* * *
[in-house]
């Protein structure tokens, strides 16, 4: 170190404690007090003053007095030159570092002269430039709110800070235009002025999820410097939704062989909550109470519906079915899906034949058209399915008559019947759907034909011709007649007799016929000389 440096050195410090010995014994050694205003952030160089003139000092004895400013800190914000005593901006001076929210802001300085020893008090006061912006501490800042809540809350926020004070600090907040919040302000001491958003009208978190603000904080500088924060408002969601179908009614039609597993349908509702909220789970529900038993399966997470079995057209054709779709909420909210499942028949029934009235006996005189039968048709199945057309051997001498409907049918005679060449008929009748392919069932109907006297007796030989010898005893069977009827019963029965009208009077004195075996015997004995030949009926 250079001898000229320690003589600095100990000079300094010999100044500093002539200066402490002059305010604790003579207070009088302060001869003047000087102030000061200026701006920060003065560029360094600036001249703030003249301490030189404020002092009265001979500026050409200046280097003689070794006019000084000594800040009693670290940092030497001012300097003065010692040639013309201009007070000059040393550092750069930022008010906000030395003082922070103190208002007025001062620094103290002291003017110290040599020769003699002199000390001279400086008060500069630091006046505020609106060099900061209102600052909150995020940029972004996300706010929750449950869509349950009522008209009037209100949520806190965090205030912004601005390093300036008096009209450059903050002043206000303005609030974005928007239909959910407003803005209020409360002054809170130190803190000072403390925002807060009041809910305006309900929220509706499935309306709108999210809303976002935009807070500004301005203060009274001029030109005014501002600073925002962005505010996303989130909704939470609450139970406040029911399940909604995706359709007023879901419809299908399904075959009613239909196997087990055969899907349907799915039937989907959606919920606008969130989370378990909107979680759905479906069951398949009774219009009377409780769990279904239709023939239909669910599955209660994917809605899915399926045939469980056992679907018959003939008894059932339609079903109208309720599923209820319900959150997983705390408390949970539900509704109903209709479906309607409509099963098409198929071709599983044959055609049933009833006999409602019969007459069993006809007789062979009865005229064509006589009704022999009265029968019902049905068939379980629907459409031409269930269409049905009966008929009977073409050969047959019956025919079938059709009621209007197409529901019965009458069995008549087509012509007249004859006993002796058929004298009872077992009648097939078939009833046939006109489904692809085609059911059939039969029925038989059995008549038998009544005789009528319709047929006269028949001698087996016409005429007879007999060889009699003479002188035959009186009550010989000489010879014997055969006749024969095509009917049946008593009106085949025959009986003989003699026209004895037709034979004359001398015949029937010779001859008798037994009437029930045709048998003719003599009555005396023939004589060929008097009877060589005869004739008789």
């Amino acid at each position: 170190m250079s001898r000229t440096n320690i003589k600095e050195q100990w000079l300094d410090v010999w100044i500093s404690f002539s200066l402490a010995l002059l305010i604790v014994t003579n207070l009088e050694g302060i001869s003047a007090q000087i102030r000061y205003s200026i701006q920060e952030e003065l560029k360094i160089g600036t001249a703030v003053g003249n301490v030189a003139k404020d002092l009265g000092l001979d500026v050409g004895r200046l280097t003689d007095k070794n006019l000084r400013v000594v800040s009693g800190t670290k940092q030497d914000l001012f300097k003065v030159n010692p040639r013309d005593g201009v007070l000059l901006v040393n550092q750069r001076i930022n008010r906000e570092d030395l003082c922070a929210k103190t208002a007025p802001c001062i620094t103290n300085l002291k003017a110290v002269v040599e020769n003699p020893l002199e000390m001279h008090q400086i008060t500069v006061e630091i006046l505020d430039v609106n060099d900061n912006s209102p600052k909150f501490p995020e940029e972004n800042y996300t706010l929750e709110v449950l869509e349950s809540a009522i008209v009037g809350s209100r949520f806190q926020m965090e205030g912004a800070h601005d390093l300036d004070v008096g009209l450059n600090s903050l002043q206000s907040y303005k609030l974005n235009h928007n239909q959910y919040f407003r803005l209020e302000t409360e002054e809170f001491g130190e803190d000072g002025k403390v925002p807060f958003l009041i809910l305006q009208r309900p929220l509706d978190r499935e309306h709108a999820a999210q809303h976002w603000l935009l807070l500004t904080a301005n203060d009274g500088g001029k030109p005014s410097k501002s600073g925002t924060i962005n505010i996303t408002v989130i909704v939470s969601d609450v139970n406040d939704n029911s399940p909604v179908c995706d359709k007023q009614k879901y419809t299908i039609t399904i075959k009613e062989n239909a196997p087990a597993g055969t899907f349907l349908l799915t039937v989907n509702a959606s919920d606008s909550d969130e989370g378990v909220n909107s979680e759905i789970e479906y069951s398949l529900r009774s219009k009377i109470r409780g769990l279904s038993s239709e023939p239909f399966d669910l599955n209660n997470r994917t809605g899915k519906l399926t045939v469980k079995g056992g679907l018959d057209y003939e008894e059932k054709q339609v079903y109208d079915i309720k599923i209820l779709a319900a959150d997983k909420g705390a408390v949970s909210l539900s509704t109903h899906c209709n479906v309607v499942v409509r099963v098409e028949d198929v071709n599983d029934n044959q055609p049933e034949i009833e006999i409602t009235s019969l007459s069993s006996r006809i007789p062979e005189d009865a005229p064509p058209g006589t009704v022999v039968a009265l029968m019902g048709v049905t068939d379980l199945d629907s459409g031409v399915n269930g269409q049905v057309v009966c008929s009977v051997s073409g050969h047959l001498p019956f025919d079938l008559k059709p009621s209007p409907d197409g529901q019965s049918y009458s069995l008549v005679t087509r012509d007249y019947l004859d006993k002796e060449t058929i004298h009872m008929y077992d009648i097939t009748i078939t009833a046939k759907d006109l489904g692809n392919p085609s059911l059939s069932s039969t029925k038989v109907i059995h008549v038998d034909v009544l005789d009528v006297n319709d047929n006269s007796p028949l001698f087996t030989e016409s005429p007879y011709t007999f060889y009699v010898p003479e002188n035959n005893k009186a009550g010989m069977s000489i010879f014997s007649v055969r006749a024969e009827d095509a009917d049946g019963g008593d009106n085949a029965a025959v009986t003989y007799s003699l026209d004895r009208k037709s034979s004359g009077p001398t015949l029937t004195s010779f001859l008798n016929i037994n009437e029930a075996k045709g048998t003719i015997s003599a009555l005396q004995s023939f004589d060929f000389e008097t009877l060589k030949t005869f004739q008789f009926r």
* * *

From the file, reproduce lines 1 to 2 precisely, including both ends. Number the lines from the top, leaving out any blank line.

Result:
[in-house]
């Protein structure tokens, strides 16, 4: 170190404690007090003053007095030159570092002269430039709110800070235009002025999820410097939704062989909550109470519906079915899906034949058209399915008559019947759907034909011709007649007799016929000389 440096050195410090010995014994050694205003952030160089003139000092004895400013800190914000005593901006001076929210802001300085020893008090006061912006501490800042809540809350926020004070600090907040919040302000001491958003009208978190603000904080500088924060408002969601179908009614039609597993349908509702909220789970529900038993399966997470079995057209054709779709909420909210499942028949029934009235006996005189039968048709199945057309051997001498409907049918005679060449008929009748392919069932109907006297007796030989010898005893069977009827019963029965009208009077004195075996015997004995030949009926 250079001898000229320690003589600095100990000079300094010999100044500093002539200066402490002059305010604790003579207070009088302060001869003047000087102030000061200026701006920060003065560029360094600036001249703030003249301490030189404020002092009265001979500026050409200046280097003689070794006019000084000594800040009693670290940092030497001012300097003065010692040639013309201009007070000059040393550092750069930022008010906000030395003082922070103190208002007025001062620094103290002291003017110290040599020769003699002199000390001279400086008060500069630091006046505020609106060099900061209102600052909150995020940029972004996300706010929750449950869509349950009522008209009037209100949520806190965090205030912004601005390093300036008096009209450059903050002043206000303005609030974005928007239909959910407003803005209020409360002054809170130190803190000072403390925002807060009041809910305006309900929220509706499935309306709108999210809303976002935009807070500004301005203060009274001029030109005014501002600073925002962005505010996303989130909704939470609450139970406040029911399940909604995706359709007023879901419809299908399904075959009613239909196997087990055969899907349907799915039937989907959606919920606008969130989370378990909107979680759905479906069951398949009774219009009377409780769990279904239709023939239909669910599955209660994917809605899915399926045939469980056992679907018959003939008894059932339609079903109208309720599923209820319900959150997983705390408390949970539900509704109903209709479906309607409509099963098409198929071709599983044959055609049933009833006999409602019969007459069993006809007789062979009865005229064509006589009704022999009265029968019902049905068939379980629907459409031409269930269409049905009966008929009977073409050969047959019956025919079938059709009621209007197409529901019965009458069995008549087509012509007249004859006993002796058929004298009872077992009648097939078939009833046939006109489904692809085609059911059939039969029925038989059995008549038998009544005789009528319709047929006269028949001698087996016409005429007879007999060889009699003479002188035959009186009550010989000489010879014997055969006749024969095509009917049946008593009106085949025959009986003989003699026209004895037709034979004359001398015949029937010779001859008798037994009437029930045709048998003719003599009555005396023939004589060929008097009877060589005869004739008789």